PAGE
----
Acquired immune system. The part of the immune system that develops as a person grows. It employs antibodies to fight harmful substances.
Amyloidosis. A potentially fatal build up of a blood protein in vital organs.
Anakinra. An anti-inflammatory medication that is sometimes used for rheumatoid arthritis.
Antibody. A special protein produced by the body’s immune system that recognizes and helps fight infectious agents and other foreign substances that invade the body.
Antigen. A foreign substance that triggers the production of antibodies when it is introduced into the body.
Autoantibody. An antibody that attaches to the body’s own healthy tissues by mistake and signals the body to destroy them.
Autoimmune disease. A disease that results when the immune system mistakenly attacks the body’s own tissues.
Autoinflammatory disease. A disease that results when the innate immune system causes inflammation for unknown reasons.
Behçet’s disease. An autoinflammatory disease that causes canker sores or ulcers in the mouth and on the genitals and inflammation in parts of the eye.
Colchicine. An anti-inflammatory medication commonly used to treat gout.
Cryopyrin. A protein involved in regulating inflammation and programmed cell death.
Deficiency of the interleukin-1 receptor antagonist (DIRA). An autoinflammatory disease caused by a deficiency of the protein interleukin-1 receptor antagonist.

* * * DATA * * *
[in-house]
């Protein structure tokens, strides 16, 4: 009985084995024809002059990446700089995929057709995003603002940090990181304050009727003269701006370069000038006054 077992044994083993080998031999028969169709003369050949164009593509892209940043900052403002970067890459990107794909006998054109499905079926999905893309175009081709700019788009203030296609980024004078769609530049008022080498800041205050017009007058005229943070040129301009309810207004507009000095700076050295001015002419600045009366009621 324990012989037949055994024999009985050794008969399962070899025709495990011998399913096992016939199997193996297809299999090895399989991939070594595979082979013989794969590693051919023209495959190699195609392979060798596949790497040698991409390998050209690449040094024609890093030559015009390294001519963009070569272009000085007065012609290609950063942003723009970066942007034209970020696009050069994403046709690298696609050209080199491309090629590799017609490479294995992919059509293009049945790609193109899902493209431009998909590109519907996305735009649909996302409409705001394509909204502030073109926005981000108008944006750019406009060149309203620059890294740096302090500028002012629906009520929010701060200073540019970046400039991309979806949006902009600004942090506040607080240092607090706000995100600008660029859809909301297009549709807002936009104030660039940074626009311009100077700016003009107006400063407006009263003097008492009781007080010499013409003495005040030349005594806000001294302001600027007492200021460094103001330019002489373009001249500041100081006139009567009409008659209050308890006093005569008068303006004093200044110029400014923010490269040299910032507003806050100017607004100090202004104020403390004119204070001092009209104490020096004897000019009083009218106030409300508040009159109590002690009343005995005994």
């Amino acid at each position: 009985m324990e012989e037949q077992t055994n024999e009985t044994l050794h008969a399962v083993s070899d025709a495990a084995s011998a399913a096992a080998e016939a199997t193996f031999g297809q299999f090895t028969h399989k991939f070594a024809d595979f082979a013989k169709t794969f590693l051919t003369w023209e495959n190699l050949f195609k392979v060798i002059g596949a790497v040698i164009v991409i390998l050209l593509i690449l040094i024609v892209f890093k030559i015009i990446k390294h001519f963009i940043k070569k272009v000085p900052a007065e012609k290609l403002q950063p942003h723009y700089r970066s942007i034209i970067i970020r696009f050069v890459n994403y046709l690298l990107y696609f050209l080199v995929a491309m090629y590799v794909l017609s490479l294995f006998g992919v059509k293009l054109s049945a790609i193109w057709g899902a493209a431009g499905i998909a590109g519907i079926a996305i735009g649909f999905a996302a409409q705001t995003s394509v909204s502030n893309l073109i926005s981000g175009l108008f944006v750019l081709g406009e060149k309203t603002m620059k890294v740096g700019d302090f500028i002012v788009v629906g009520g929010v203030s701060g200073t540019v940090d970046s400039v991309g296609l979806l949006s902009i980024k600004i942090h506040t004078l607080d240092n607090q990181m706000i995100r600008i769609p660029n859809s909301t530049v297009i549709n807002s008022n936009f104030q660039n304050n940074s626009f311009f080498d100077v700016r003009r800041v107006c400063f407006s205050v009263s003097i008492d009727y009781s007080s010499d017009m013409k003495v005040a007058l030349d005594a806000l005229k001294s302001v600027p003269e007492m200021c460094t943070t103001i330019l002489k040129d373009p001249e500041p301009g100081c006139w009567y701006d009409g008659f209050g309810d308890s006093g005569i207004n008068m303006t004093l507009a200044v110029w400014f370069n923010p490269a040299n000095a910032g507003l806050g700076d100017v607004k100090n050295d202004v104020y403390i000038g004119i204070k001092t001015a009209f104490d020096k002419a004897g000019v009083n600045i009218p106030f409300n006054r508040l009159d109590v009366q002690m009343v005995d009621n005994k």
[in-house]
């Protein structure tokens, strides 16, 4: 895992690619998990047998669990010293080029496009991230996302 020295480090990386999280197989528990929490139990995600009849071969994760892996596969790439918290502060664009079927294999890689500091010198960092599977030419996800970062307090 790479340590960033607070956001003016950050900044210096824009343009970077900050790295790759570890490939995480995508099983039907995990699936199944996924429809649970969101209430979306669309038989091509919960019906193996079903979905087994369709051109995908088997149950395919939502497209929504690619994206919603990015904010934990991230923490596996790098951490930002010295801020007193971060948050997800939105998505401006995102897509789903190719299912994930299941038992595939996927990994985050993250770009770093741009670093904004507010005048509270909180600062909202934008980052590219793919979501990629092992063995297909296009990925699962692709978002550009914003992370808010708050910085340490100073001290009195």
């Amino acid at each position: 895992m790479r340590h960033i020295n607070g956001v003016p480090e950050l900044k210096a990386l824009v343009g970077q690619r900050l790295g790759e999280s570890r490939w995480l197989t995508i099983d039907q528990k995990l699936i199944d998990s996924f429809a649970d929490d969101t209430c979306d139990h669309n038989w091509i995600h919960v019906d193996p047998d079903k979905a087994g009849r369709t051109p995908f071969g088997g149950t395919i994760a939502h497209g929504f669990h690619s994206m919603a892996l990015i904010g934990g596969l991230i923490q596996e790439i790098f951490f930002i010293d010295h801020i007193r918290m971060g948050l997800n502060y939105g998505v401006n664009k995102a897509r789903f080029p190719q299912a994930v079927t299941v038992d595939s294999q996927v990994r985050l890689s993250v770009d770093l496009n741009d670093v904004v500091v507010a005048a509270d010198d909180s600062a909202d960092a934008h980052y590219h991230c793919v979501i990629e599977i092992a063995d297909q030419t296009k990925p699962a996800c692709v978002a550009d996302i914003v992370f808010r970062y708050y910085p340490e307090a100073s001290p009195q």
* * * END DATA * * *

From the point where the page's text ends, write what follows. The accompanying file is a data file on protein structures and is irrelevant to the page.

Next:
Familial Mediterranean fever (FMF). An autoinflammatory disease characterized by a mutation in the gene that codes for pyrin.
Immune system. A complex network of specialized cells and organs that work together to defend the body against attacks by foreign invaders, such as bacteria and viruses.
Innate immune system. The part of the immune system that is more primitive. It employs types of white blood cells called granulocytes and monocytes to destroy harmful substances.
Neonatal onset multisystem inflammatory disease (NOMID). An autoinflammatory disease associated with a mutation in the gene CIAS1.
Pyrin. A protein involved in regulating inflammation.
Tumor necrosis factor receptor-associated periodic syndrome (TRAPS). An autoinflammatory disorder caused by a genetic defect in a protein known as tumor necrosis factor receptor (TNFR).
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NIH Publication No. 10–7576